ICD-10 Diagnosis Code Q61.9

Cystic kidney disease, unspecified

Diagnosis Code Q61.9

ICD-10: Q61.9
Short Description: Cystic kidney disease, unspecified
Long Description: Cystic kidney disease, unspecified
This is the 2017 version of the ICD-10-CM diagnosis code Q61.9

Valid for Submission
The code Q61.9 is valid for submission for HIPAA-covered transactions.

Code Classification
  • Congenital malformations, deformations and chromosomal abnormalities (Q00-Q99)
    • Congenital malformations of the urinary system (Q60-Q64)
      • Cystic kidney disease (Q61)

Information for Medical Professionals

Diagnostic Related Groups
The diagnosis code Q61.9 is grouped in the following Diagnostic Related Group(s) (MS-DRG V34.0)

  • 698 - OTHER KIDNEY AND URINARY TRACT DIAGNOSES WITH MCC
  • 699 - OTHER KIDNEY AND URINARY TRACT DIAGNOSES WITH CC
  • 700 - OTHER KIDNEY AND URINARY TRACT DIAGNOSES WITHOUT CC/MCC

Convert to ICD-9 Additional informationCallout TooltipGeneral Equivalence Map
The ICD-10 and ICD-9 GEMs are used to facilitate linking between the diagnosis codes in ICD-9-CM and the new ICD-10-CM code set. The GEMs are the raw material from which providers, health information vendors and payers can derive specific applied mappings to meet their needs.

Present on Admission (POA) Additional informationCallout TooltipPresent on Admission
The Present on Admission (POA) indicator is used for diagnosis codes included in claims involving inpatient admissions to general acute care hospitals. POA indicators must be reported to CMS on each claim to facilitate the grouping of diagnoses codes into the proper Diagnostic Related Groups (DRG). CMS publishes a listing of specific diagnosis codes that are exempt from the POA reporting requirement.

The code Q61.9 is exempt from POA reporting.

Synonyms
  • Congenital cystic kidney disease
  • Cystic disease of kidney
  • Meckel-Gruber syndrome

Index of Diseases and Injuries
References found for the code Q61.9 in the Index of Diseases and Injuries:


Information for Patients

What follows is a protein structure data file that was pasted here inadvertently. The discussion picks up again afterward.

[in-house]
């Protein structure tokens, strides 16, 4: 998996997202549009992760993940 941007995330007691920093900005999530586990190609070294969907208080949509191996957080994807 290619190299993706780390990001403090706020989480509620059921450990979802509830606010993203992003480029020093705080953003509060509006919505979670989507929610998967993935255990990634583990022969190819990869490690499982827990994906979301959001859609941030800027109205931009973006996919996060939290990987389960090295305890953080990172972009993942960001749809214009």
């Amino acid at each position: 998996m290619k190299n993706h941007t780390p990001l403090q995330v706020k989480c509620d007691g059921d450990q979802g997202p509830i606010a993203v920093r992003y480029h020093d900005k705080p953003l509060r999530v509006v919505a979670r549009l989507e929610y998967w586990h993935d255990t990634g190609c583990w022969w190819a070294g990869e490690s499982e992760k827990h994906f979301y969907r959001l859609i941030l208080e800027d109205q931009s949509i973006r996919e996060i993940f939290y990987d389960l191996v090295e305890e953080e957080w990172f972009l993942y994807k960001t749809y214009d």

Kidney Cysts

A cyst is a fluid-filled sac. There are two types of kidney cysts.

Polycystic kidney disease (PKD) runs in families. In PKD, the cysts take the place of the normal tissue. They enlarge the kidneys and make them work poorly, leading to kidney failure. When PKD causes kidneys to fail - which usually happens after many years - people need dialysis or kidney transplantation. About half of people with the most common type of PKD end up with kidney failure. PKD also causes cysts in other parts of the body, such as the liver.

Symptoms of PKD include

  • Pain in the back and lower sides
  • Headaches
  • Urinary tract infections
  • Blood in the urine

Doctors diagnose PKD with imaging tests and family history. Treatments include medications, and, when people with PKD develop kidney failure, dialysis or kidney transplants.

Acquired cystic kidney disease (ACKD) usually happens in people who are on dialysis. Unlike PKD, the kidneys are normal sized, and cysts do not form in other parts of the body. People with ACKD already have chronic kidney disease when they develop cysts. ACKD often has no symptoms. In most cases, the cysts are harmless and do not need treatment.

NIH: National Institute of Diabetes and Digestive and Kidney Diseases

  • Acquired Cystic Kidney Disease - NIH (National Institute of Diabetes and Digestive and Kidney Diseases)
  • Medullary cystic kidney disease
  • Polycystic kidney disease


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